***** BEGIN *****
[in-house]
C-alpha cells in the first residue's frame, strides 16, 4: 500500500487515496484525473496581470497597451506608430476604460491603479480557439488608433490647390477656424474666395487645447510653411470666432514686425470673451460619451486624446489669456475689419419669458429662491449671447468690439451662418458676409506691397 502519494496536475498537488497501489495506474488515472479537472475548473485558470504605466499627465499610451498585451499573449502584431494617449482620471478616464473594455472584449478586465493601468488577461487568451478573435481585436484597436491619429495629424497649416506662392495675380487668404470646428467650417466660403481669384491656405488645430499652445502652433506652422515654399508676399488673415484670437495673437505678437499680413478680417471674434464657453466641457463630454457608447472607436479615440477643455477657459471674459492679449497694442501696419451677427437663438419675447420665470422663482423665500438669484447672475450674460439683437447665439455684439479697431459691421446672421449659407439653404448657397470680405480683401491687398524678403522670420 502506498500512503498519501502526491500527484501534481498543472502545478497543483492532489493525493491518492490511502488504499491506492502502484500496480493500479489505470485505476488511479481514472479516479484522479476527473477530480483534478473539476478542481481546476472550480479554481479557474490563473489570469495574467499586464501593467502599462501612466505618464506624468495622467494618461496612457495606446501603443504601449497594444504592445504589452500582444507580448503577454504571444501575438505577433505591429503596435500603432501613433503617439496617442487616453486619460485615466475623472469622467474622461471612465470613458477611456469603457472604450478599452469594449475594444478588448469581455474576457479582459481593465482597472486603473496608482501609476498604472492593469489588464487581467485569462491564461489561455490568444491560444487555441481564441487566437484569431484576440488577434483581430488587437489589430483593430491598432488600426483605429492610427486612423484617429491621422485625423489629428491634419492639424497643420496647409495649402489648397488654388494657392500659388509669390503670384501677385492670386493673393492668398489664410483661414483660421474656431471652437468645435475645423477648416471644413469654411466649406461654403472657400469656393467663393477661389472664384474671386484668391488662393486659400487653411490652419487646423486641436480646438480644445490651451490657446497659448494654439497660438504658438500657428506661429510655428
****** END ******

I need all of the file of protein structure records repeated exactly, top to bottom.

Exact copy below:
[in-house]
C-alpha cells in the first residue's frame, strides 16, 4: 500500500487515496484525473496581470497597451506608430476604460491603479480557439488608433490647390477656424474666395487645447510653411470666432514686425470673451460619451486624446489669456475689419419669458429662491449671447468690439451662418458676409506691397 502519494496536475498537488497501489495506474488515472479537472475548473485558470504605466499627465499610451498585451499573449502584431494617449482620471478616464473594455472584449478586465493601468488577461487568451478573435481585436484597436491619429495629424497649416506662392495675380487668404470646428467650417466660403481669384491656405488645430499652445502652433506652422515654399508676399488673415484670437495673437505678437499680413478680417471674434464657453466641457463630454457608447472607436479615440477643455477657459471674459492679449497694442501696419451677427437663438419675447420665470422663482423665500438669484447672475450674460439683437447665439455684439479697431459691421446672421449659407439653404448657397470680405480683401491687398524678403522670420 502506498500512503498519501502526491500527484501534481498543472502545478497543483492532489493525493491518492490511502488504499491506492502502484500496480493500479489505470485505476488511479481514472479516479484522479476527473477530480483534478473539476478542481481546476472550480479554481479557474490563473489570469495574467499586464501593467502599462501612466505618464506624468495622467494618461496612457495606446501603443504601449497594444504592445504589452500582444507580448503577454504571444501575438505577433505591429503596435500603432501613433503617439496617442487616453486619460485615466475623472469622467474622461471612465470613458477611456469603457472604450478599452469594449475594444478588448469581455474576457479582459481593465482597472486603473496608482501609476498604472492593469489588464487581467485569462491564461489561455490568444491560444487555441481564441487566437484569431484576440488577434483581430488587437489589430483593430491598432488600426483605429492610427486612423484617429491621422485625423489629428491634419492639424497643420496647409495649402489648397488654388494657392500659388509669390503670384501677385492670386493673393492668398489664410483661414483660421474656431471652437468645435475645423477648416471644413469654411466649406461654403472657400469656393467663393477661389472664384474671386484668391488662393486659400487653411490652419487646423486641436480646438480644445490651451490657446497659448494654439497660438504658438500657428506661429510655428